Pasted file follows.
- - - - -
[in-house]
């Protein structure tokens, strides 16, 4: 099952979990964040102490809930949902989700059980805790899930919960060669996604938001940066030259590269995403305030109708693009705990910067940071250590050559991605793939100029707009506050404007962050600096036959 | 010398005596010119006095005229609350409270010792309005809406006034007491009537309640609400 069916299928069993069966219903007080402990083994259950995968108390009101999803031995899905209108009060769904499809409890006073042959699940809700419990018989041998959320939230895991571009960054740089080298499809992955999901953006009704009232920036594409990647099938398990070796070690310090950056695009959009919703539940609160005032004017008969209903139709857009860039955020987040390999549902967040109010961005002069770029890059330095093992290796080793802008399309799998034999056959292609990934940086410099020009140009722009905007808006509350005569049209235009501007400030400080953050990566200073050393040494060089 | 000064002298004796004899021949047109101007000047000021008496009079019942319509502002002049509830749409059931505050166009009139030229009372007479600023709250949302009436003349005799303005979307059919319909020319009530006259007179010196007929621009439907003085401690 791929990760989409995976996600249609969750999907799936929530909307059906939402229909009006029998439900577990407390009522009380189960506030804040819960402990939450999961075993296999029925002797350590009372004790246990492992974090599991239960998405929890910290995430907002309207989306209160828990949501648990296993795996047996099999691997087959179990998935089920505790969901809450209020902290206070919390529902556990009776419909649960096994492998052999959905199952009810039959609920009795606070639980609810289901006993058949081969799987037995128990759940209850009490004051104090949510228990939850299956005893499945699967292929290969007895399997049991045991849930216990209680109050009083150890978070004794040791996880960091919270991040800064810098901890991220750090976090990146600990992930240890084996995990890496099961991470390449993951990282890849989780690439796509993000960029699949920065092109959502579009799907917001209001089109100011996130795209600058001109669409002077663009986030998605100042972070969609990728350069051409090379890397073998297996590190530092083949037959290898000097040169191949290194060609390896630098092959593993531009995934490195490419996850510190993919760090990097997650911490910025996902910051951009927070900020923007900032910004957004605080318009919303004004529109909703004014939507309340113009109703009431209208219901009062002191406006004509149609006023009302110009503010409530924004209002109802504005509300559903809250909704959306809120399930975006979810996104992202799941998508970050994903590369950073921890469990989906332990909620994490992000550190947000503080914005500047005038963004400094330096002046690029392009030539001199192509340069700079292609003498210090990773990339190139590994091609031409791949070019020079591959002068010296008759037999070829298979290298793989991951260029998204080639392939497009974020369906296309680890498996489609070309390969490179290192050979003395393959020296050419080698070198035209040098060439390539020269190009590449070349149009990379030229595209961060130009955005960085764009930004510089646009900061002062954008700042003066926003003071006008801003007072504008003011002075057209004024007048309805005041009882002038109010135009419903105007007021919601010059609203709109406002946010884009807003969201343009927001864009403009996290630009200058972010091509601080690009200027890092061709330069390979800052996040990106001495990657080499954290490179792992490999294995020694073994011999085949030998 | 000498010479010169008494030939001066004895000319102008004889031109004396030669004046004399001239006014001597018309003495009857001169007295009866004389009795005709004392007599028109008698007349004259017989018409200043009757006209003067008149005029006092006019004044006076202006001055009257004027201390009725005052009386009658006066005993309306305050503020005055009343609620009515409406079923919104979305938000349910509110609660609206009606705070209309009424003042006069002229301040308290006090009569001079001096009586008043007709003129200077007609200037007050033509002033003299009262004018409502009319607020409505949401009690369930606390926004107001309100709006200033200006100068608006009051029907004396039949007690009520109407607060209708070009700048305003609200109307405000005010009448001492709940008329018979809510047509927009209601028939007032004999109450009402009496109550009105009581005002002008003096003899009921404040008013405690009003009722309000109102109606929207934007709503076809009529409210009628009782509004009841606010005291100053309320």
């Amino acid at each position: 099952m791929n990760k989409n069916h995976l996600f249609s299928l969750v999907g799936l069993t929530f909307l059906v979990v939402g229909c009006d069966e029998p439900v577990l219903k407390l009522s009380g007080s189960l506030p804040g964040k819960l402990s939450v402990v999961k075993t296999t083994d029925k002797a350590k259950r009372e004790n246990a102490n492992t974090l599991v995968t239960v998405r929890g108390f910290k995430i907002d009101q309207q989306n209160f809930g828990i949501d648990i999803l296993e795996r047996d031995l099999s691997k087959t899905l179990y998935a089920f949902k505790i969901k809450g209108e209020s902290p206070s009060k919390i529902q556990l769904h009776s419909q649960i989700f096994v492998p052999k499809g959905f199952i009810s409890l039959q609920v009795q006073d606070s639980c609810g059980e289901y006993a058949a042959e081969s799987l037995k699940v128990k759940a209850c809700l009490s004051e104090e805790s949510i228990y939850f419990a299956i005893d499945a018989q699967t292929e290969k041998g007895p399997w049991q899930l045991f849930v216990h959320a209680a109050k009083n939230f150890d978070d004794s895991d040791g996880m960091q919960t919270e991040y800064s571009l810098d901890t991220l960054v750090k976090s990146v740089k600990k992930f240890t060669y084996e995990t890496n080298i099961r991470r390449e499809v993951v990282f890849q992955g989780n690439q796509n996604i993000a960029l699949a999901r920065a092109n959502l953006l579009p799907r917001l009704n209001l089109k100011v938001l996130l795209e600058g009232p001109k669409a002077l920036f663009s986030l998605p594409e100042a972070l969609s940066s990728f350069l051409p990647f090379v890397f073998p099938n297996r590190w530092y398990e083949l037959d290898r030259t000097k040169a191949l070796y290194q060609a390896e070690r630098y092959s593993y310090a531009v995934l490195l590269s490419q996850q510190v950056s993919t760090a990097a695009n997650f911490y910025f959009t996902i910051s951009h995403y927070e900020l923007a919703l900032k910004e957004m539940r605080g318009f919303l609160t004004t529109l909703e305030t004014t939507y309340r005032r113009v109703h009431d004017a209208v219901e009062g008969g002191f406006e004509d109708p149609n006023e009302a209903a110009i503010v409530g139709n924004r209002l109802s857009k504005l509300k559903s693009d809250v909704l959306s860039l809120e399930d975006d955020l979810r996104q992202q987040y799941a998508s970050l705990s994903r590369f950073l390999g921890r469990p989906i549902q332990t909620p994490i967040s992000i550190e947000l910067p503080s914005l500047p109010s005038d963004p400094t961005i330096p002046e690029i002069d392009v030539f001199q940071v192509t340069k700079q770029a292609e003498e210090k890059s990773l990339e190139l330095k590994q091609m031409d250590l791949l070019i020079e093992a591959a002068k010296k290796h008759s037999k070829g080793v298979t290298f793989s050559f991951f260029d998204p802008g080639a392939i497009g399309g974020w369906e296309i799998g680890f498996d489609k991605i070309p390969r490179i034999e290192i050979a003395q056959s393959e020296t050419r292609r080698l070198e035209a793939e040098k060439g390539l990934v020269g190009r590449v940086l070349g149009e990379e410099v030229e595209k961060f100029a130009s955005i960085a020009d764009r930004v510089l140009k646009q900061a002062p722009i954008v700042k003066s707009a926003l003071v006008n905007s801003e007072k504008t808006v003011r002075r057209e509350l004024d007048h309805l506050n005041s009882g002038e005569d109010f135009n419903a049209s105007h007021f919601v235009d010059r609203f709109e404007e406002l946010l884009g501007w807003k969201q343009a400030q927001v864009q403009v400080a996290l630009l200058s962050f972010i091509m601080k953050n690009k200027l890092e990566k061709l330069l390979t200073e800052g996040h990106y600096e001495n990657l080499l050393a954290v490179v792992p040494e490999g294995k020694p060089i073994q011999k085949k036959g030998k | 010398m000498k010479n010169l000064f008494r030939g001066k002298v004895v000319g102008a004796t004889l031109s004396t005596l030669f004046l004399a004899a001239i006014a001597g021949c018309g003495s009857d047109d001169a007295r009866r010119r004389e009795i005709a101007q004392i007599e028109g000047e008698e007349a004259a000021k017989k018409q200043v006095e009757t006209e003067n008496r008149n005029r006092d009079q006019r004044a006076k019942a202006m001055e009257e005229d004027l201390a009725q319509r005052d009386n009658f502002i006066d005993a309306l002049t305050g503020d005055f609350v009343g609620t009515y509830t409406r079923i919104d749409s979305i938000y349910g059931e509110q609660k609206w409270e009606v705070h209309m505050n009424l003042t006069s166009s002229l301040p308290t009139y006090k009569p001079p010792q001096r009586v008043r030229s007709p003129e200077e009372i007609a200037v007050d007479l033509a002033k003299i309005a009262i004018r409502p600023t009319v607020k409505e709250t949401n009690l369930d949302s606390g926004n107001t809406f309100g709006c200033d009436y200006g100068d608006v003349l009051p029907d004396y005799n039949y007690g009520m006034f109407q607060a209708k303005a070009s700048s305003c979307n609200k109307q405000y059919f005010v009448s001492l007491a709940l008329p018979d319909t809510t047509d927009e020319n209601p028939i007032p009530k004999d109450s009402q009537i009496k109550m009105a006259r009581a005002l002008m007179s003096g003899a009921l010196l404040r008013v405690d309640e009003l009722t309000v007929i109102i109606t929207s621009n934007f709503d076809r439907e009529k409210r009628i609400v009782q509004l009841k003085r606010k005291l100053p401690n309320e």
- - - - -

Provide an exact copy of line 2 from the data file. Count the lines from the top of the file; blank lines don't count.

């Protein structure tokens, strides 16, 4: 099952979990964040102490809930949902989700059980805790899930919960060669996604938001940066030259590269995403305030109708693009705990910067940071250590050559991605793939100029707009506050404007962050600096036959 | 010398005596010119006095005229609350409270010792309005809406006034007491009537309640609400 069916299928069993069966219903007080402990083994259950995968108390009101999803031995899905209108009060769904499809409890006073042959699940809700419990018989041998959320939230895991571009960054740089080298499809992955999901953006009704009232920036594409990647099938398990070796070690310090950056695009959009919703539940609160005032004017008969209903139709857009860039955020987040390999549902967040109010961005002069770029890059330095093992290796080793802008399309799998034999056959292609990934940086410099020009140009722009905007808006509350005569049209235009501007400030400080953050990566200073050393040494060089 | 000064002298004796004899021949047109101007000047000021008496009079019942319509502002002049509830749409059931505050166009009139030229009372007479600023709250949302009436003349005799303005979307059919319909020319009530006259007179010196007929621009439907003085401690 791929990760989409995976996600249609969750999907799936929530909307059906939402229909009006029998439900577990407390009522009380189960506030804040819960402990939450999961075993296999029925002797350590009372004790246990492992974090599991239960998405929890910290995430907002309207989306209160828990949501648990296993795996047996099999691997087959179990998935089920505790969901809450209020902290206070919390529902556990009776419909649960096994492998052999959905199952009810039959609920009795606070639980609810289901006993058949081969799987037995128990759940209850009490004051104090949510228990939850299956005893499945699967292929290969007895399997049991045991849930216990209680109050009083150890978070004794040791996880960091919270991040800064810098901890991220750090976090990146600990992930240890084996995990890496099961991470390449993951990282890849989780690439796509993000960029699949920065092109959502579009799907917001209001089109100011996130795209600058001109669409002077663009986030998605100042972070969609990728350069051409090379890397073998297996590190530092083949037959290898000097040169191949290194060609390896630098092959593993531009995934490195490419996850510190993919760090990097997650911490910025996902910051951009927070900020923007900032910004957004605080318009919303004004529109909703004014939507309340113009109703009431209208219901009062002191406006004509149609006023009302110009503010409530924004209002109802504005509300559903809250909704959306809120399930975006979810996104992202799941998508970050994903590369950073921890469990989906332990909620994490992000550190947000503080914005500047005038963004400094330096002046690029392009030539001199192509340069700079292609003498210090990773990339190139590994091609031409791949070019020079591959002068010296008759037999070829298979290298793989991951260029998204080639392939497009974020369906296309680890498996489609070309390969490179290192050979003395393959020296050419080698070198035209040098060439390539020269190009590449070349149009990379030229595209961060130009955005960085764009930004510089646009900061002062954008700042003066926003003071006008801003007072504008003011002075057209004024007048309805005041009882002038109010135009419903105007007021919601010059609203709109406002946010884009807003969201343009927001864009403009996290630009200058972010091509601080690009200027890092061709330069390979800052996040990106001495990657080499954290490179792992490999294995020694073994011999085949030998 | 000498010479010169008494030939001066004895000319102008004889031109004396030669004046004399001239006014001597018309003495009857001169007295009866004389009795005709004392007599028109008698007349004259017989018409200043009757006209003067008149005029006092006019004044006076202006001055009257004027201390009725005052009386009658006066005993309306305050503020005055009343609620009515409406079923919104979305938000349910509110609660609206009606705070209309009424003042006069002229301040308290006090009569001079001096009586008043007709003129200077007609200037007050033509002033003299009262004018409502009319607020409505949401009690369930606390926004107001309100709006200033200006100068608006009051029907004396039949007690009520109407607060209708070009700048305003609200109307405000005010009448001492709940008329018979809510047509927009209601028939007032004999109450009402009496109550009105009581005002002008003096003899009921404040008013405690009003009722309000109102109606929207934007709503076809009529409210009628009782509004009841606010005291100053309320």